|Sponsored by the HealthcareTrainingInstitute.org providing Quality Education since 1979|
On the last track, we discussed three difficulties ADHD adults face in group interfacing. These three difficulties are shifting gears rapidly, running out of gas, and setting the cruise control for mega-speed. We also discussed five tips for dealing with group interfacing. These five tips were Being Prepared, Doing Your Homework, Practicing, Watching and Listening, and Watching Your Watch.
On this track, we will discuss two difficulties ADHD adults face in a one-on-one interaction. The two difficulties we will discuss are working too hard, and having too much intensity. We will also discuss five tips for dealing with one-on-one interactions.
Jennifer, age 36, came to a session stating she was depressed. Jennifer explained that a new woman, Alice, had moved into the house next door to her. However, Jennifer’s attempts to befriend Alice weren’t going as well as she hoped.
Jennifer stated, "When Alice first moved in, I made a visit to introduce myself. I invited her over for coffee the next day. She came over, and we had a nice long talk about the neighborhood. We probably talked for three hours! Alice told me a little bit about her old neighborhood too, which was really boring. I really didn’t listen to that much. I stopped by her house the next day, too, just to chat and visit. I also called her the next day. I thought we were getting along great! Lately, though, it seems like Alice has been avoiding me. I just don’t know what I did to make her so unhappy with me."
Difficulty # 1 - Working Too Hard
Difficulty # 2 - Too Much Intensity
Five Tips for Effective One-on-One Interactions
Tip One - Relax & Listen
Avoid the two extremes you’re prone to do." Jennifer looked troubled and asked, "How do I balance those extremes?" I answered with an idea that I have explained on a previous track, "Active listening will enable you to interact without filling the conversation all on your own. You can send the message that you’re actively listening by nodding your head, leaning forward, and maintaining eye contact."
Tip Two - Clarify the Message
As you know, clarity in messages goes both ways. I explained to Jennifer that she should also check with Alice to make sure she was understanding Jennifer’s messages clearly. I stated, "Watch her body language. If she looks puzzled, stop talking and ask her to clarify her understanding of what you said."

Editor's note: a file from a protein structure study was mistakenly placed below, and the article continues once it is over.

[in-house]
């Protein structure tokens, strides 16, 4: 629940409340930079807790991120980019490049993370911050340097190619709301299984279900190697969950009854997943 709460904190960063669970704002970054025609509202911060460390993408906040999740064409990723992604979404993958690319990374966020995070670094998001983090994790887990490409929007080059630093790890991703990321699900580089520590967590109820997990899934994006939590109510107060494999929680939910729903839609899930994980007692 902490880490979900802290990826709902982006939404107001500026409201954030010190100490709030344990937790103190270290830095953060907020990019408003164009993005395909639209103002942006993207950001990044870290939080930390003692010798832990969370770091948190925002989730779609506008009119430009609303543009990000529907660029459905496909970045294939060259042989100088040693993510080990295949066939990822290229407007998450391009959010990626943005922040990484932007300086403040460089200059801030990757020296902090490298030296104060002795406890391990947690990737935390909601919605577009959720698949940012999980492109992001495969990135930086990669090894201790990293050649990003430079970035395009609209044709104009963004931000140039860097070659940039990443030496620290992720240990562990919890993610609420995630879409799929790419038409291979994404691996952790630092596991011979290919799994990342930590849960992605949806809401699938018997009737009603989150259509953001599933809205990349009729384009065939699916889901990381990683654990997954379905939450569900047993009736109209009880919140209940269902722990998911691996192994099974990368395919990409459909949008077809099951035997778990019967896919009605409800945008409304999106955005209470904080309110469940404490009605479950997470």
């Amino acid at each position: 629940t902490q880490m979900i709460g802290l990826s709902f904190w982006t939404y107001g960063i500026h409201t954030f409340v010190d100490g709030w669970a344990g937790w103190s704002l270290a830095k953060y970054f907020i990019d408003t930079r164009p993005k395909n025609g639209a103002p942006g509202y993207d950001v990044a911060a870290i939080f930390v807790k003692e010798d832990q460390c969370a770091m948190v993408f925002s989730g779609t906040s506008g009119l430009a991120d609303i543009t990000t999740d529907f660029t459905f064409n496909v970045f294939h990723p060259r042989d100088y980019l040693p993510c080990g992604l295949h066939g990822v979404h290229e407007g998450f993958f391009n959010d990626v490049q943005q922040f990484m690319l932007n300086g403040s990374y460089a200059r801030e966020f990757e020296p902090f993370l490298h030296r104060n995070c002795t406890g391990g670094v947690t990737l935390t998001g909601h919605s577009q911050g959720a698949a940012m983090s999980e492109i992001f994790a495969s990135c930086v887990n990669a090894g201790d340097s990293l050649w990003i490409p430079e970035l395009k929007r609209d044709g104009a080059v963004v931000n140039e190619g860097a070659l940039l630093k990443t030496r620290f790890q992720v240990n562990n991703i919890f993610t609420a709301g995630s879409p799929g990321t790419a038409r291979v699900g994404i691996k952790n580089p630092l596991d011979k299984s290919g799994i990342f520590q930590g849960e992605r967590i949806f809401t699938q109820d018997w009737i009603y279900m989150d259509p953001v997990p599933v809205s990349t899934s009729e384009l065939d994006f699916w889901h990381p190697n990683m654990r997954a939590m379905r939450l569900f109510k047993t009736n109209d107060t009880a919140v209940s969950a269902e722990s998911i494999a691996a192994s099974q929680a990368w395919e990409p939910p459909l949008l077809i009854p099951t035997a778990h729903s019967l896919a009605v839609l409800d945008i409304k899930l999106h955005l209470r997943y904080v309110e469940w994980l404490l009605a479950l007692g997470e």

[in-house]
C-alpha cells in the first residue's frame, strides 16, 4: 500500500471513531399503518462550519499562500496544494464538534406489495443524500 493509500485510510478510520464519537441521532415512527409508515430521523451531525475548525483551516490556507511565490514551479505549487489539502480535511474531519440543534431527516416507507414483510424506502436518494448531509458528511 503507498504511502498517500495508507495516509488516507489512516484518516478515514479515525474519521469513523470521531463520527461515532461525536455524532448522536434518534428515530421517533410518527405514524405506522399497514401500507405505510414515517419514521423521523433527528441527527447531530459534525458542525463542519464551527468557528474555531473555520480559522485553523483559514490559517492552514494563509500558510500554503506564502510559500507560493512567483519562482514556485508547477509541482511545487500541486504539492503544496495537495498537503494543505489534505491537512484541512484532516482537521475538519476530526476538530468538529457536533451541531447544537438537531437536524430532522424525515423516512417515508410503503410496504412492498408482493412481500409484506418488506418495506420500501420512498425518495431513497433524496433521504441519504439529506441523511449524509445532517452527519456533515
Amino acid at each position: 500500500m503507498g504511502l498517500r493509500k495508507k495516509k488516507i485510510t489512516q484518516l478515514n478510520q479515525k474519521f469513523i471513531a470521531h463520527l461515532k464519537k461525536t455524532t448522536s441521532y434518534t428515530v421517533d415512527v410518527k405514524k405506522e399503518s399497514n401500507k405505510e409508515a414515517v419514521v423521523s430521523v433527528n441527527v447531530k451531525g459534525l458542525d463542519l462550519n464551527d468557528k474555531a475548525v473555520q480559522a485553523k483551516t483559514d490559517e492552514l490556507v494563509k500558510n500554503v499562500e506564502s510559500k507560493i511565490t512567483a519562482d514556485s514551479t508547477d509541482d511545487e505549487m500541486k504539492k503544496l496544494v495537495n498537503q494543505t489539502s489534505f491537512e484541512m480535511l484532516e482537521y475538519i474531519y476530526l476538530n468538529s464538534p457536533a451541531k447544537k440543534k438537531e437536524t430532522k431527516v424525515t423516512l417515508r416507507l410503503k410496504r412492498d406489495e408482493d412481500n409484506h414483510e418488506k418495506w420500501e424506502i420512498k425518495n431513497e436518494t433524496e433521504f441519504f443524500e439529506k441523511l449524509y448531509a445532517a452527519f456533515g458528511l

Tip Three - Avoid Fighting Words
Tip Four - Watch Your Intensity Level
Tip Five - Slow Down
Do you have an ADHD client who, like Alice, has trouble with one-on-one interfacing? Does your Alice work too hard to develop new friendships, or does he or she simply have too much intensity in his or her encounters? Would he or she benefit from any of the five tips of Relaxing and Listening, Clarifying the Message, Avoiding Fighting Words, Watching the Intensity Level, or Slowing Down?
On this track, we have discussed two difficulties adults with ADHD have in one-on-one interfacing. These two difficulties were working too hard and having too much intensity. We also discussed five tips for dealing with one-on-one interfacing. These five tips were Relaxing and Listening, Clarifying the Message, Avoiding Fighting Words, Watching the Intensity Level, and Slowing Down. Would it be beneficial to play this track for an ADHD client of yours in your next session? If so, consider turning the CD player off and making a note in the margin of your planner or on your computer day timer.
On the next track, we will discuss interactions on the job. We will also discuss the four challenging areas for the ADHD adult in the workplace. These four challenging areas were Written Rules, Unwritten Rules, Communication, and Managing ADHD Symptoms.
Peer-Reviewed Journal Article References:
Friedman, S. R., Rapport, L. J., Lumley, M., Tzelepis, A., VanVoorhis, A., Stettner, L., & Kakaati, L. (2003). Aspects of social and emotional competence in adult attention-deficit/hyperactivity disorder. Neuropsychology, 17(1), 50–58.
Kofler, M. J., Harmon, S. L., Aduen, P. A., Day, T. N., Austin, K. E., Spiegel, J. A., Irwin, L., & Sarver, D. E. (2018). Neurocognitive and behavioral predictors of social problems in ADHD: A Bayesian framework. Neuropsychology, 32(3), 344–355.
Rapport, L. J., Friedman, S. L., Tzelepis, A., & Van Voorhis, A. (2002). Experienced emotion and affect recognition in adult attention-deficit hyperactivity disorder. Neuropsychology, 16(1), 102–110.
Others who bought this ADHD Course